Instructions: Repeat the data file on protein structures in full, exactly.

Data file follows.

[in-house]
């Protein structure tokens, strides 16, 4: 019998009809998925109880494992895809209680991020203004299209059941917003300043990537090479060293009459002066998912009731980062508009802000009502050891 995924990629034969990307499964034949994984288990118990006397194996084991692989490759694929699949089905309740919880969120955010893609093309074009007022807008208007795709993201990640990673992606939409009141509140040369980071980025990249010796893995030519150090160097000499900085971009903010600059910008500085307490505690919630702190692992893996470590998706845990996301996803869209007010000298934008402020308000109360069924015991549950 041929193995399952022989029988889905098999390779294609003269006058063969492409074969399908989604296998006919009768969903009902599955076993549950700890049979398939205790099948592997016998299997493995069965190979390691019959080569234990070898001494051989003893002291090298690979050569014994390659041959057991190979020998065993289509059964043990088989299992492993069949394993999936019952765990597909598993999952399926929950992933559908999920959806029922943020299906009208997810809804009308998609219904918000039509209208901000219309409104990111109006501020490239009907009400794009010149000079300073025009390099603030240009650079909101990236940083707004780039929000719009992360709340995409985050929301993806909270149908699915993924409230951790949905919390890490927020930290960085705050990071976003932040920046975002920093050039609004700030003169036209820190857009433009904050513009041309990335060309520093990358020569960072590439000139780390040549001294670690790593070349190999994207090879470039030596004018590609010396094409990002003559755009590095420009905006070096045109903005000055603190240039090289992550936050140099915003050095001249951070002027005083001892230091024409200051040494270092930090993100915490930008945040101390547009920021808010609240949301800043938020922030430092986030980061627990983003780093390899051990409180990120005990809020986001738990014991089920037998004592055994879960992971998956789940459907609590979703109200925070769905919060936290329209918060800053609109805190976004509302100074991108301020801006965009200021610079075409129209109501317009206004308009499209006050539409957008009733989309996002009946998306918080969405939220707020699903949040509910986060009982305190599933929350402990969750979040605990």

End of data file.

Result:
[in-house]
């Protein structure tokens, strides 16, 4: 019998009809998925109880494992895809209680991020203004299209059941917003300043990537090479060293009459002066998912009731980062508009802000009502050891 995924990629034969990307499964034949994984288990118990006397194996084991692989490759694929699949089905309740919880969120955010893609093309074009007022807008208007795709993201990640990673992606939409009141509140040369980071980025990249010796893995030519150090160097000499900085971009903010600059910008500085307490505690919630702190692992893996470590998706845990996301996803869209007010000298934008402020308000109360069924015991549950 041929193995399952022989029988889905098999390779294609003269006058063969492409074969399908989604296998006919009768969903009902599955076993549950700890049979398939205790099948592997016998299997493995069965190979390691019959080569234990070898001494051989003893002291090298690979050569014994390659041959057991190979020998065993289509059964043990088989299992492993069949394993999936019952765990597909598993999952399926929950992933559908999920959806029922943020299906009208997810809804009308998609219904918000039509209208901000219309409104990111109006501020490239009907009400794009010149000079300073025009390099603030240009650079909101990236940083707004780039929000719009992360709340995409985050929301993806909270149908699915993924409230951790949905919390890490927020930290960085705050990071976003932040920046975002920093050039609004700030003169036209820190857009433009904050513009041309990335060309520093990358020569960072590439000139780390040549001294670690790593070349190999994207090879470039030596004018590609010396094409990002003559755009590095420009905006070096045109903005000055603190240039090289992550936050140099915003050095001249951070002027005083001892230091024409200051040494270092930090993100915490930008945040101390547009920021808010609240949301800043938020922030430092986030980061627990983003780093390899051990409180990120005990809020986001738990014991089920037998004592055994879960992971998956789940459907609590979703109200925070769905919060936290329209918060800053609109805190976004509302100074991108301020801006965009200021610079075409129209109501317009206004308009499209006050539409957008009733989309996002009946998306918080969405939220707020699903949040509910986060009982305190599933929350402990969750979040605990």